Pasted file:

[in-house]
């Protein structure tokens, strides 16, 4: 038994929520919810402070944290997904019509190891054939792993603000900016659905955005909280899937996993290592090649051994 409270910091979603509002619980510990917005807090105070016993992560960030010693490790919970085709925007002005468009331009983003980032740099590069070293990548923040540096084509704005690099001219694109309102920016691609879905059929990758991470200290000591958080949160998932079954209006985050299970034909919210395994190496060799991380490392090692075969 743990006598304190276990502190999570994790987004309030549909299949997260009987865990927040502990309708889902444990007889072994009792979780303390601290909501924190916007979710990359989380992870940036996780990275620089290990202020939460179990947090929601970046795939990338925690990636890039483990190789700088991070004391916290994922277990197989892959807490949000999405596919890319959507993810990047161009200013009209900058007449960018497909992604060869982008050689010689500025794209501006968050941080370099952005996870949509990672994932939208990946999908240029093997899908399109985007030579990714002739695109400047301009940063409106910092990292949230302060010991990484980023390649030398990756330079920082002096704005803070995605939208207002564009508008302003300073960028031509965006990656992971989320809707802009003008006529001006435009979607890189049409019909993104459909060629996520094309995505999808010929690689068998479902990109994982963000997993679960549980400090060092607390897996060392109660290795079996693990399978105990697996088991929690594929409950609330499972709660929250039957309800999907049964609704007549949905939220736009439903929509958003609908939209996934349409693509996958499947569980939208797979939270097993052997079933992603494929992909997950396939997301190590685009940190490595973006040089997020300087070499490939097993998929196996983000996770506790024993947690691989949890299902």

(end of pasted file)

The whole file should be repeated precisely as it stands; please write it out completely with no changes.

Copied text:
[in-house]
């Protein structure tokens, strides 16, 4: 038994929520919810402070944290997904019509190891054939792993603000900016659905955005909280899937996993290592090649051994 409270910091979603509002619980510990917005807090105070016993992560960030010693490790919970085709925007002005468009331009983003980032740099590069070293990548923040540096084509704005690099001219694109309102920016691609879905059929990758991470200290000591958080949160998932079954209006985050299970034909919210395994190496060799991380490392090692075969 743990006598304190276990502190999570994790987004309030549909299949997260009987865990927040502990309708889902444990007889072994009792979780303390601290909501924190916007979710990359989380992870940036996780990275620089290990202020939460179990947090929601970046795939990338925690990636890039483990190789700088991070004391916290994922277990197989892959807490949000999405596919890319959507993810990047161009200013009209900058007449960018497909992604060869982008050689010689500025794209501006968050941080370099952005996870949509990672994932939208990946999908240029093997899908399109985007030579990714002739695109400047301009940063409106910092990292949230302060010991990484980023390649030398990756330079920082002096704005803070995605939208207002564009508008302003300073960028031509965006990656992971989320809707802009003008006529001006435009979607890189049409019909993104459909060629996520094309995505999808010929690689068998479902990109994982963000997993679960549980400090060092607390897996060392109660290795079996693990399978105990697996088991929690594929409950609330499972709660929250039957309800999907049964609704007549949905939220736009439903929509958003609908939209996934349409693509996958499947569980939208797979939270097993052997079933992603494929992909997950396939997301190590685009940190490595973006040089997020300087070499490939097993998929196996983000996770506790024993947690691989949890299902």